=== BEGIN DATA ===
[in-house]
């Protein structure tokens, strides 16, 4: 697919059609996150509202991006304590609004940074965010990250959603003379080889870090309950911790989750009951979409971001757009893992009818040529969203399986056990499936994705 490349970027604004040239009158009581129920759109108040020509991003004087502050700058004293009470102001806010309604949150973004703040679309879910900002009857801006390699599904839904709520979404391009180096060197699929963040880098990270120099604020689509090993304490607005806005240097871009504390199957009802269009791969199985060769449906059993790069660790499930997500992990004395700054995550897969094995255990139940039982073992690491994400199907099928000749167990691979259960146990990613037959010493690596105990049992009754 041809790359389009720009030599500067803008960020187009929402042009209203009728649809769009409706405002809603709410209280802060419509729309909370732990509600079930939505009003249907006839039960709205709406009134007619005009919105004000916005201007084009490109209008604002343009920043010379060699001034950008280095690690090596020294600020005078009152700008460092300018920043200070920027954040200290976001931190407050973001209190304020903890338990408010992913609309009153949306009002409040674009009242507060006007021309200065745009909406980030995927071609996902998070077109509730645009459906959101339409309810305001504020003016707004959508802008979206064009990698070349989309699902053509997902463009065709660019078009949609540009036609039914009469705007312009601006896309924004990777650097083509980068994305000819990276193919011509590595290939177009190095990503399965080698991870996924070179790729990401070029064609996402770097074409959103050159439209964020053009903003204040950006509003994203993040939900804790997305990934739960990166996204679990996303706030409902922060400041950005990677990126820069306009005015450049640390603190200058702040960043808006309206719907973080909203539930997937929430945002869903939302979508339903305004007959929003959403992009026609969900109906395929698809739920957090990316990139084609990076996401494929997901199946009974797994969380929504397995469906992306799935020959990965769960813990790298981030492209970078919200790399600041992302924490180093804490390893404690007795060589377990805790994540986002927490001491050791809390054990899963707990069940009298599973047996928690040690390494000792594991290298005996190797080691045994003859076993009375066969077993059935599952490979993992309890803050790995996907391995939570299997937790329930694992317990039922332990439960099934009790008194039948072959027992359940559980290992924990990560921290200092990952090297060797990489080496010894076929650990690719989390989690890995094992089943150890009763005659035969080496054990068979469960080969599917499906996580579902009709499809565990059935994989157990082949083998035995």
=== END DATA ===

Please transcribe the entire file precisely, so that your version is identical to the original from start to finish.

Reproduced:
[in-house]
């Protein structure tokens, strides 16, 4: 697919059609996150509202991006304590609004940074965010990250959603003379080889870090309950911790989750009951979409971001757009893992009818040529969203399986056990499936994705 490349970027604004040239009158009581129920759109108040020509991003004087502050700058004293009470102001806010309604949150973004703040679309879910900002009857801006390699599904839904709520979404391009180096060197699929963040880098990270120099604020689509090993304490607005806005240097871009504390199957009802269009791969199985060769449906059993790069660790499930997500992990004395700054995550897969094995255990139940039982073992690491994400199907099928000749167990691979259960146990990613037959010493690596105990049992009754 041809790359389009720009030599500067803008960020187009929402042009209203009728649809769009409706405002809603709410209280802060419509729309909370732990509600079930939505009003249907006839039960709205709406009134007619005009919105004000916005201007084009490109209008604002343009920043010379060699001034950008280095690690090596020294600020005078009152700008460092300018920043200070920027954040200290976001931190407050973001209190304020903890338990408010992913609309009153949306009002409040674009009242507060006007021309200065745009909406980030995927071609996902998070077109509730645009459906959101339409309810305001504020003016707004959508802008979206064009990698070349989309699902053509997902463009065709660019078009949609540009036609039914009469705007312009601006896309924004990777650097083509980068994305000819990276193919011509590595290939177009190095990503399965080698991870996924070179790729990401070029064609996402770097074409959103050159439209964020053009903003204040950006509003994203993040939900804790997305990934739960990166996204679990996303706030409902922060400041950005990677990126820069306009005015450049640390603190200058702040960043808006309206719907973080909203539930997937929430945002869903939302979508339903305004007959929003959403992009026609969900109906395929698809739920957090990316990139084609990076996401494929997901199946009974797994969380929504397995469906992306799935020959990965769960813990790298981030492209970078919200790399600041992302924490180093804490390893404690007795060589377990805790994540986002927490001491050791809390054990899963707990069940009298599973047996928690040690390494000792594991290298005996190797080691045994003859076993009375066969077993059935599952490979993992309890803050790995996907391995939570299997937790329930694992317990039922332990439960099934009790008194039948072959027992359940559980290992924990990560921290200092990952090297060797990489080496010894076929650990690719989390989690890995094992089943150890009763005659035969080496054990068979469960080969599917499906996580579902009709499809565990059935994989157990082949083998035995």